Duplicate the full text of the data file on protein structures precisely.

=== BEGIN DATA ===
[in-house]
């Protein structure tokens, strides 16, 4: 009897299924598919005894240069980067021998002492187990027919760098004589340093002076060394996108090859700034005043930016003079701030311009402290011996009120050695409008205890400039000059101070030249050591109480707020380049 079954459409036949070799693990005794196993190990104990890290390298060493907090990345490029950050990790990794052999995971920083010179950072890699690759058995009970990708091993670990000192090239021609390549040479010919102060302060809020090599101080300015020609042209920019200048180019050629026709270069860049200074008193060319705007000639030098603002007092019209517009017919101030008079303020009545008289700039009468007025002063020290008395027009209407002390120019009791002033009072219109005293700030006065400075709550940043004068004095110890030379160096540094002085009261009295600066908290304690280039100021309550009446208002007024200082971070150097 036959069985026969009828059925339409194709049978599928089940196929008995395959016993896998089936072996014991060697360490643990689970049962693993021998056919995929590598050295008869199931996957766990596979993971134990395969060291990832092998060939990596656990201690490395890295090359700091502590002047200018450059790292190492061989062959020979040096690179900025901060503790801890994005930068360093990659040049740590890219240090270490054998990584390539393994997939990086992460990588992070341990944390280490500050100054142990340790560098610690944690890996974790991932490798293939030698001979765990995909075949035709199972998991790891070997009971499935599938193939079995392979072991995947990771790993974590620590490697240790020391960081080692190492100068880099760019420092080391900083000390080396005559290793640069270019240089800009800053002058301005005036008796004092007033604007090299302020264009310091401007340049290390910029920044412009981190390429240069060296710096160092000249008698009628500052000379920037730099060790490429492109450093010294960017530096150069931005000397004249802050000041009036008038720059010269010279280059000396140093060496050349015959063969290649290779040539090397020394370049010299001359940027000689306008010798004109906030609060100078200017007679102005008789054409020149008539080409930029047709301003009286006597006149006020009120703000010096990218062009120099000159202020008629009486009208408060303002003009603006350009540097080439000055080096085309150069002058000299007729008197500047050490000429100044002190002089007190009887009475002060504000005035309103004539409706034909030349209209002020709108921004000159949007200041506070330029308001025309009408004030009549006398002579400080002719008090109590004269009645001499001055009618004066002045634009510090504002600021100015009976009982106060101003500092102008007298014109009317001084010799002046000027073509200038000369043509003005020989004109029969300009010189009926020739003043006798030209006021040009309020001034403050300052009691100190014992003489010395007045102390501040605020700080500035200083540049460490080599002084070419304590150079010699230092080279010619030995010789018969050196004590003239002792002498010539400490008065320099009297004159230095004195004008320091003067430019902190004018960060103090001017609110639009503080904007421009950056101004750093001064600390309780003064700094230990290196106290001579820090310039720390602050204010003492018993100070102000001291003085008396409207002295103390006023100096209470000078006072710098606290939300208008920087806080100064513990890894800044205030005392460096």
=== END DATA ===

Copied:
[in-house]
């Protein structure tokens, strides 16, 4: 009897299924598919005894240069980067021998002492187990027919760098004589340093002076060394996108090859700034005043930016003079701030311009402290011996009120050695409008205890400039000059101070030249050591109480707020380049 079954459409036949070799693990005794196993190990104990890290390298060493907090990345490029950050990790990794052999995971920083010179950072890699690759058995009970990708091993670990000192090239021609390549040479010919102060302060809020090599101080300015020609042209920019200048180019050629026709270069860049200074008193060319705007000639030098603002007092019209517009017919101030008079303020009545008289700039009468007025002063020290008395027009209407002390120019009791002033009072219109005293700030006065400075709550940043004068004095110890030379160096540094002085009261009295600066908290304690280039100021309550009446208002007024200082971070150097 036959069985026969009828059925339409194709049978599928089940196929008995395959016993896998089936072996014991060697360490643990689970049962693993021998056919995929590598050295008869199931996957766990596979993971134990395969060291990832092998060939990596656990201690490395890295090359700091502590002047200018450059790292190492061989062959020979040096690179900025901060503790801890994005930068360093990659040049740590890219240090270490054998990584390539393994997939990086992460990588992070341990944390280490500050100054142990340790560098610690944690890996974790991932490798293939030698001979765990995909075949035709199972998991790891070997009971499935599938193939079995392979072991995947990771790993974590620590490697240790020391960081080692190492100068880099760019420092080391900083000390080396005559290793640069270019240089800009800053002058301005005036008796004092007033604007090299302020264009310091401007340049290390910029920044412009981190390429240069060296710096160092000249008698009628500052000379920037730099060790490429492109450093010294960017530096150069931005000397004249802050000041009036008038720059010269010279280059000396140093060496050349015959063969290649290779040539090397020394370049010299001359940027000689306008010798004109906030609060100078200017007679102005008789054409020149008539080409930029047709301003009286006597006149006020009120703000010096990218062009120099000159202020008629009486009208408060303002003009603006350009540097080439000055080096085309150069002058000299007729008197500047050490000429100044002190002089007190009887009475002060504000005035309103004539409706034909030349209209002020709108921004000159949007200041506070330029308001025309009408004030009549006398002579400080002719008090109590004269009645001499001055009618004066002045634009510090504002600021100015009976009982106060101003500092102008007298014109009317001084010799002046000027073509200038000369043509003005020989004109029969300009010189009926020739003043006798030209006021040009309020001034403050300052009691100190014992003489010395007045102390501040605020700080500035200083540049460490080599002084070419304590150079010699230092080279010619030995010789018969050196004590003239002792002498010539400490008065320099009297004159230095004195004008320091003067430019902190004018960060103090001017609110639009503080904007421009950056101004750093001064600390309780003064700094230990290196106290001579820090310039720390602050204010003492018993100070102000001291003085008396409207002295103390006023100096209470000078006072710098606290939300208008920087806080100064513990890894800044205030005392460096």